In such conditions, the largest known sinkholes of the world have formed, like the 662-metre (2,172 ft) deep Xiaozhai Tiankeng (Chongqing, China), giant sótanos in Querétaro and San Luis Potosí states in Mexico and others.
Unusual processes have formed the enormous sinkholes of Sistema Zacatón in Tamaulipas (Mexico), where more than 20 sinkholes and other karst formations have been shaped by volcanically heated, acidic groundwater. This has produced not only the formation of the deepest water-filled sinkhole in the world—Zacatón—but also unique processes of travertine sedimentation in upper parts of sinkholes, leading to sealing of these sinkholes with travertine lids.
The U.S. state of Florida in North America is known for having frequent sinkhole collapses, especially in the central part of the state. Underlying limestone there is from 15 to 25 million years old. On the fringes of the state, sinkholes are rare or non-existent; limestone there is around 120,000 years old.
The Murge area in southern Italy also has numerous sinkholes. Sinkholes can be formed in retention ponds from large amounts of rain. An analysis of a case of sinkhole formation under a retention pond due to a large amount of rain can be seen in a sinkhole collapse study.
Sinkholes have been used for centuries as disposal sites for various forms of waste. A consequence of this is the pollution of groundwater resources, with serious health implications in such areas. The Maya civilization sometimes used sinkholes in the Yucatán Peninsula (known as cenotes) as places to deposit precious items and human sacrifices.
When sinkholes are very deep or connected to caves, they may offer challenges for experienced cavers or, when water-filled, divers. Some of the most spectacular are the Zacatón cenote in Mexico (the world's deepest water-filled sinkhole), the Boesmansgat sinkhole in South Africa, Sarisariñama tepuy in Venezuela, the Sótano del Barro in Mexico, and in the town of Mount Gambier, South Australia. Sinkholes that form in coral reefs and islands that collapse to enormous depths are known as blue holes and often become popular diving spots.
Large and visually unusual sinkholes have been well-known to local people since ancient times. Nowadays sinkholes are grouped and named in site-specific or generic names. Some examples of such names are listed below.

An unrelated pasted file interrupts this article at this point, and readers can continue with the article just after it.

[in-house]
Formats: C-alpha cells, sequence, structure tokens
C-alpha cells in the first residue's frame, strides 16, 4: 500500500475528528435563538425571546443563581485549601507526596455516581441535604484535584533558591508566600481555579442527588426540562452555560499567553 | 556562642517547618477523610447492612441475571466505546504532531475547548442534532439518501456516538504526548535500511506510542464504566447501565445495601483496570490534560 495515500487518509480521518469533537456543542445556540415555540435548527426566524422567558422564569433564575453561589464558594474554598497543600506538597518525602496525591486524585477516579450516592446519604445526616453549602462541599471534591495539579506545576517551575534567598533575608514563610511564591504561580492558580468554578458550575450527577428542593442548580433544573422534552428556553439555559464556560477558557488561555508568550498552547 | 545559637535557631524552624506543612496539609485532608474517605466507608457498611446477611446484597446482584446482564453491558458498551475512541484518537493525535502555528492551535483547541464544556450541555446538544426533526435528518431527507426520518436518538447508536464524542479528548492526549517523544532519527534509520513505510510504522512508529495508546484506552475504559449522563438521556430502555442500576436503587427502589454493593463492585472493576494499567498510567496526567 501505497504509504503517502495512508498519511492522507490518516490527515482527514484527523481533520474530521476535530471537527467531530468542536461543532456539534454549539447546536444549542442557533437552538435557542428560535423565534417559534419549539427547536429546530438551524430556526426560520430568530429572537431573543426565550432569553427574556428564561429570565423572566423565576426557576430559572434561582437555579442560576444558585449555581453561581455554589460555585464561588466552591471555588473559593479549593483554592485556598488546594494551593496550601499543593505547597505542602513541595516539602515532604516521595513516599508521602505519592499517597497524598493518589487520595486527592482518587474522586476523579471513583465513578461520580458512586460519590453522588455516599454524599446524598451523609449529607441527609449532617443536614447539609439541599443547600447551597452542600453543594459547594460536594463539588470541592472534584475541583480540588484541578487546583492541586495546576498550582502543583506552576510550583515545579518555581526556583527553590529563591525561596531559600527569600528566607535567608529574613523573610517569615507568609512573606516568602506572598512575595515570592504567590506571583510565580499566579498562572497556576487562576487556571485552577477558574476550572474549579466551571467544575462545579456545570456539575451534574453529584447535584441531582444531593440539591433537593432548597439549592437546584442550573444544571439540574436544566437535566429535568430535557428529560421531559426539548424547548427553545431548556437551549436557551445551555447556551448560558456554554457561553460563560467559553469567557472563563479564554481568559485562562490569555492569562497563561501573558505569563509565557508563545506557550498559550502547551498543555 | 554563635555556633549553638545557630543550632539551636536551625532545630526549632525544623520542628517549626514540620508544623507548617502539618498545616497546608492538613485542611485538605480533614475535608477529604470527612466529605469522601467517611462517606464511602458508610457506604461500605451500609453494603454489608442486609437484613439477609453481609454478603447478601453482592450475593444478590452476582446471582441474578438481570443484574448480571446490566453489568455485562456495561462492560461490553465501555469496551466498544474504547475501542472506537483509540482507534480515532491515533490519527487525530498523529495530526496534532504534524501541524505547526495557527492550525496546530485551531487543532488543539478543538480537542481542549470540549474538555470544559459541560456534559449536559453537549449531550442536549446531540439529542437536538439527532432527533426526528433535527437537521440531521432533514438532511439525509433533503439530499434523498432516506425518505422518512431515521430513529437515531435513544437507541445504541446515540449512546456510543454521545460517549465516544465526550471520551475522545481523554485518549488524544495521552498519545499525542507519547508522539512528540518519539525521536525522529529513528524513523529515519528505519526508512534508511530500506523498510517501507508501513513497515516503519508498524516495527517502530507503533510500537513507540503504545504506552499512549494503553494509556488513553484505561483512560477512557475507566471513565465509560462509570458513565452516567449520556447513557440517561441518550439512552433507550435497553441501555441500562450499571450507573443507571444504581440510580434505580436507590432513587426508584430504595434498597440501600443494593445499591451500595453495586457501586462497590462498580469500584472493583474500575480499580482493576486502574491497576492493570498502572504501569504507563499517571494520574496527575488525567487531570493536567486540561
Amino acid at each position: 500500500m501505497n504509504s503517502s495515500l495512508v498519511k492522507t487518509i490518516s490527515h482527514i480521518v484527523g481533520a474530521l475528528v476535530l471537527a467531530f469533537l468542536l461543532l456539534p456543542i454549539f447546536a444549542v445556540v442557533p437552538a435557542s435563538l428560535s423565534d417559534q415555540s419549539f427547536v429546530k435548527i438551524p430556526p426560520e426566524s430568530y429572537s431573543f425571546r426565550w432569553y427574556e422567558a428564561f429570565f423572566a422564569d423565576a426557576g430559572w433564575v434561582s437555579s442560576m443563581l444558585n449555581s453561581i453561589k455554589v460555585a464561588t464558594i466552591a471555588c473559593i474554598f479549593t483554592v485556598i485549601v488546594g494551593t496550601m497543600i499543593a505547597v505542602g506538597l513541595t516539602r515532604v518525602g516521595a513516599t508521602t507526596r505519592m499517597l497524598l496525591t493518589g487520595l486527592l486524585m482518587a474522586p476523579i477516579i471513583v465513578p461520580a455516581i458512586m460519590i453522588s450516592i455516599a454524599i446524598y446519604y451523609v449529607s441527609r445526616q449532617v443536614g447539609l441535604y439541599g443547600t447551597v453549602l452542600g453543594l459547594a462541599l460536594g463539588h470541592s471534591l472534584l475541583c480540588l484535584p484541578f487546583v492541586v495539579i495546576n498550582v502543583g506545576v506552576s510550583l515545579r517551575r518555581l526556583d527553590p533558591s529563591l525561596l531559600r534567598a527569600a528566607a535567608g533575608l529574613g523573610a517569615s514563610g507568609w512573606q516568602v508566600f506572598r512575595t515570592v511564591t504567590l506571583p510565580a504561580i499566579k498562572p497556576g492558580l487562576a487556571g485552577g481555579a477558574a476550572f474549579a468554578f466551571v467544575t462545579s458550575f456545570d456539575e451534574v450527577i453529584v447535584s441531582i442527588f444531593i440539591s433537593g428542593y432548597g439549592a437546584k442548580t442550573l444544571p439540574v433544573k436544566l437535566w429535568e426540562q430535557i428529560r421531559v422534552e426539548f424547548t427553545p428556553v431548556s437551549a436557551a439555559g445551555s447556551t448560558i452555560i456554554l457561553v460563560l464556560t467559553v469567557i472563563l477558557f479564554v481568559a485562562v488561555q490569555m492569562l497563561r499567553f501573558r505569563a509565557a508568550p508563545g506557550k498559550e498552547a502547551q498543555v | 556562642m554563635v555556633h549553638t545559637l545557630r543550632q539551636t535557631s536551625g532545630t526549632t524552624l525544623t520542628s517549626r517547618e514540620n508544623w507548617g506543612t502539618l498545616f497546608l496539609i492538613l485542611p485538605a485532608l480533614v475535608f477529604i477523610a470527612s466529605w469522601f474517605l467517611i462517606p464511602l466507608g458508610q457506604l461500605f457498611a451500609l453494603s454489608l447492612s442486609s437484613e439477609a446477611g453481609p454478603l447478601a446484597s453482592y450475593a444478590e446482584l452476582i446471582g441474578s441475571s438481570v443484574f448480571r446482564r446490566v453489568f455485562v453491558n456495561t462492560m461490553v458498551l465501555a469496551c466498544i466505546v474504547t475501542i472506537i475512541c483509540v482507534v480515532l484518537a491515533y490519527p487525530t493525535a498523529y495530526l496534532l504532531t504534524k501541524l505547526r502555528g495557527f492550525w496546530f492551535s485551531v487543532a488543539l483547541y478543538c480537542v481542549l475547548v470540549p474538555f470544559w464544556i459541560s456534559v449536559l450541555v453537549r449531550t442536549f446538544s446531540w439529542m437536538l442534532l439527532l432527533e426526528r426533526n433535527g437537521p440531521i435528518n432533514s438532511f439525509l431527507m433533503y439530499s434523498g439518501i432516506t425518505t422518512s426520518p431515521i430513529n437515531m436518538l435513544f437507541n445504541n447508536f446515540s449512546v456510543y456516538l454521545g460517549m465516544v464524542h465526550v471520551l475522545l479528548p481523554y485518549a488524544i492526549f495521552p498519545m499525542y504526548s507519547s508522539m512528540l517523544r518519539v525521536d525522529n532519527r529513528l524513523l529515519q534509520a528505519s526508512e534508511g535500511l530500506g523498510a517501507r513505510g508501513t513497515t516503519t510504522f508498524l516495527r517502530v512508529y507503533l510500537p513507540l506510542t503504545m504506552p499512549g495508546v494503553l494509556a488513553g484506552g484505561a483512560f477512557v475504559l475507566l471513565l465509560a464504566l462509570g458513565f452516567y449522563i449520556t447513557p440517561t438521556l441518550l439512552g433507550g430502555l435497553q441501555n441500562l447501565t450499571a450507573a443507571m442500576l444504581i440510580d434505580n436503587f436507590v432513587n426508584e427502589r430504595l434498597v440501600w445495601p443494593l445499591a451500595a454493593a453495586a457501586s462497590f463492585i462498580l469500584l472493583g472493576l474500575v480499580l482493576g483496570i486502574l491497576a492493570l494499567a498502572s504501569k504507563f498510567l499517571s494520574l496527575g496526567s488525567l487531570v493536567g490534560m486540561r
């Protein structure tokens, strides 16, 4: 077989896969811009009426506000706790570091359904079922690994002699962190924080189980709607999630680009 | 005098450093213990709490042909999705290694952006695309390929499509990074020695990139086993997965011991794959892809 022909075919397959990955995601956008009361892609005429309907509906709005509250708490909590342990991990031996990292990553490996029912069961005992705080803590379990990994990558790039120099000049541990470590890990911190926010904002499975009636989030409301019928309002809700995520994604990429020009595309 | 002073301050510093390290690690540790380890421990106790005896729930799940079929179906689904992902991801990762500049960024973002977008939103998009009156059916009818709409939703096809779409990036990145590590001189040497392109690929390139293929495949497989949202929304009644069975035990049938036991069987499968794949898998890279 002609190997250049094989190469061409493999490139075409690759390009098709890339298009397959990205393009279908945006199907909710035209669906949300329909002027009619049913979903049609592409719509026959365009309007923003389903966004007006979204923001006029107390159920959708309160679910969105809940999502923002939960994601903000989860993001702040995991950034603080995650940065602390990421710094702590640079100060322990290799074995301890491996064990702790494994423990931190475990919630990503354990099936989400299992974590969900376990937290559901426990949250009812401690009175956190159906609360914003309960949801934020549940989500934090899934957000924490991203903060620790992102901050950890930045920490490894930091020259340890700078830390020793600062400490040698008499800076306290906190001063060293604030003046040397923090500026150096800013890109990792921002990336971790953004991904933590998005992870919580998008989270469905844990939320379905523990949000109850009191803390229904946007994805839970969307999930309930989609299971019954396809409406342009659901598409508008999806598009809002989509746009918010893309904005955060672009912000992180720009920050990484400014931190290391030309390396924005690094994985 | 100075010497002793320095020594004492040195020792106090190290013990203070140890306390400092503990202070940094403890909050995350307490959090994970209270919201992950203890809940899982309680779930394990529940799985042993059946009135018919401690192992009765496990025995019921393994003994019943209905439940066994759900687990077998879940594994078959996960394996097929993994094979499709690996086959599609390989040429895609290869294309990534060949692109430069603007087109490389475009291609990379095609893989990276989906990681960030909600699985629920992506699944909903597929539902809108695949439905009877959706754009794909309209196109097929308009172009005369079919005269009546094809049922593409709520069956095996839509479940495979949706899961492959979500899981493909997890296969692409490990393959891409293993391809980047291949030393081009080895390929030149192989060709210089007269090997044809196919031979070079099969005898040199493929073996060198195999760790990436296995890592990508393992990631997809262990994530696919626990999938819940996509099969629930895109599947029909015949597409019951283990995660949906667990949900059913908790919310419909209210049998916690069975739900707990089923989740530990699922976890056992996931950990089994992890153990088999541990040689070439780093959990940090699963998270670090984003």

- Black holes – This term refers to a group of unique, round, water-filled pits in the Bahamas. These formations seem to be dissolved in carbonate mud from above, by the sea water. The dark color of the water is caused by a layer of phototropic microorganisms concentrated in a dense, purple colored layer at 15 to 20 m (49 to 66 ft) depth; this layer "swallows" the light. Metabolism in the layer of microorganisms causes heating of the water. One of them is the Black Hole of Andros.
- Blue holes – This name was initially given to the deep underwater sinkholes of the Bahamas but is often used for any deep water-filled pits formed in carbonate rocks. The name originates from the deep blue color of water in these sinkholes, which is created by the high clarity of the water and the great depth of the sinkholes; only the deep blue color of the visible spectrum can penetrate such depth and return after reflection.
- Cenotes – This refers to the characteristic water-filled sinkholes in the Yucatán Peninsula, Belize and some other regions. Many cenotes have formed in limestone deposited in shallow seas created by the Chicxulub meteorite's impact.
- Sótanos – This name is given to several giant pits in several states of Mexico.
- Tiankengs – These are extremely large sinkholes, typically deeper and wider than 250 m (820 ft), with mostly vertical walls, most often created by the collapse of underground caverns. The term means sky holes in Chinese; many of this largest type of sinkhole are located in China.
- Tomo – This term is used in New Zealand karst country to describe pot holes.